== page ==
Respondent argues that the Court is without jurisdiction to consider petitioners' mitigation argument because (1) the tax years 1982 and 1983 are open and the provisions do not apply to those years and (2) the tax year 1984 is not before the Court.

Where applicable, the mitigation provisions permit the correction of an item that is shown to be erroneous by a determination in an administrative or judicial proceeding relating to another year. Fruit of the Loom, Inc. v. Commissioner [Dec. 50,156(M)], T.C. Memo. 1994-492, affd. [96-1 USTC ╤ 50,037] 72 F.3d 1338 (7th Cir. 1996). If the mitigation provisions apply, the taxable income for the year of the error may be adjusted under section 1314. Sec. 1311(a). Petitioners allege that the recapture of the tax credit in 1984 was erroneous. However, the tax year 1984 is not before us, and we lack jurisdiction to redetermine whether petitioners overpaid their income tax liability for that year. Sec. 6214(b). Furthermore, we do not believe that the mitigation provisions permit the relief sought by petitioners in this proceeding. If the adjustment determined under section 1314 results in a decrease in tax, it is treated as if it were an overpayment for the taxable year with respect to which such adjustment was made, the recovery of which is subject to the law and regulations applicable to claims and suits for refund. Sec. 1314(b), sec. 1.1314(b)-1(a), Income Tax Regs.

Section 6621(c) provides for an increase in the interest rate to 120 percent of the statutory rate on the underpayment of tax if a substantial underpayment is due to a tax-motivated transaction. Respondent asserts that we lack jurisdiction to consider petitioners' liability for interest imposed at an increased rate under section 6621(c).

In White v. Commissioner [Dec. 46,844], 95 T.C. 209 (1990), the Commissioner issued a notice of deficiency for additions to tax and increased interest under section 6621(c) after the underlying tax deficiency was assessed as a computational adjustment resulting from partnership proceedings. The Court held that increased interest under section 6621(c) is not treated as a deficiency for purposes of section 6211 as provided by section 6601(e)(1), and thus the Court did not have jurisdiction to redetermine additional interest in an affected item proceeding under section 6230(a)(2)(A)(i). White v. Commissioner, supra at 212-214. The Court further held that section 6621(c)(4) did not provide the Court with jurisdiction to redetermine the taxpayers' liability for increased interest under section 6621(c). The Court concluded that its jurisdiction under section 6621(c)(4) is limited to cases where a portion of the deficiency is attributable to taxes imposed by subtitle A, whereas additions to tax are imposed by Subtitle F. Thus, in an affected items proceeding involving only additions to tax, the Court generally does not have jurisdiction under section 6621(c)(4) to determine whether additional interest applies.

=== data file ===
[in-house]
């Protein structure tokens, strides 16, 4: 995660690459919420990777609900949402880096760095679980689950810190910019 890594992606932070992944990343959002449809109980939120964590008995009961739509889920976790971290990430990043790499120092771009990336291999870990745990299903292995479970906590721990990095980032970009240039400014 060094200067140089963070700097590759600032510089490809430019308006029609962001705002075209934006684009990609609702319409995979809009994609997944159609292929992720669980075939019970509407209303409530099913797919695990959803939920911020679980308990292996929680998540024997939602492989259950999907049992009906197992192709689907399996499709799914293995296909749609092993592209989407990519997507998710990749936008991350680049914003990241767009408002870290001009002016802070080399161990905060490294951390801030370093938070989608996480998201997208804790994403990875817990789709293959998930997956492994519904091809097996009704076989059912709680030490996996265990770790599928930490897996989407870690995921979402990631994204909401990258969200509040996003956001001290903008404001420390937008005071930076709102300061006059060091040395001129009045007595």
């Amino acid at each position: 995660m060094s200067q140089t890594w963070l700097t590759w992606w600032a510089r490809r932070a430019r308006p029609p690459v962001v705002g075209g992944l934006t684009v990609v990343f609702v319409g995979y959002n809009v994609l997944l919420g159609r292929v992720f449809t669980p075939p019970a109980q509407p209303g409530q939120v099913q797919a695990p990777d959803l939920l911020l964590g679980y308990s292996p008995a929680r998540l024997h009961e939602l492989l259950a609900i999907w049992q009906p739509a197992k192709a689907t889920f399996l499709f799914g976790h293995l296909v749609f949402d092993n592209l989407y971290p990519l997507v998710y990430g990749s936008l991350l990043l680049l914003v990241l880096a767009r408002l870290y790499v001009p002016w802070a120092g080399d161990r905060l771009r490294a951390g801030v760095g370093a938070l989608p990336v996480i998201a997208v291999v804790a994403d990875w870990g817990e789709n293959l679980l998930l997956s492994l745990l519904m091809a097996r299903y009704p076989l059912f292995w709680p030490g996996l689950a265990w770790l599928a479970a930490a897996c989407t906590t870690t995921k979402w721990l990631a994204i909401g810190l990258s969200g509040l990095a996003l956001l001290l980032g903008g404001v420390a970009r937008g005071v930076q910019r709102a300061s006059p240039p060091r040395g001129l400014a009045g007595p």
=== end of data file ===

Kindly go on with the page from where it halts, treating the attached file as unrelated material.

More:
Petitioners contend, however, that this Court has jurisdiction to consider this issue under section 6512(b)(1). In Barton v. Commissioner [Dec. 47,740], 97 T.C. 548 (1991), this Court held that the Court may have jurisdiction over a taxpayer's liability for section 6621(c) interest by virtue of our jurisdiction to determine an overpayment of tax under section 6512(b). Petitioners have not made any payments, let alone an overpayment of the interest due on the underlying deficiencies.

We agree with respondent that in these circumstances we lack jurisdiction to consider petitioners' liability for interest under section 6621(c).

Based on the foregoing,

An appropriate order will be issued.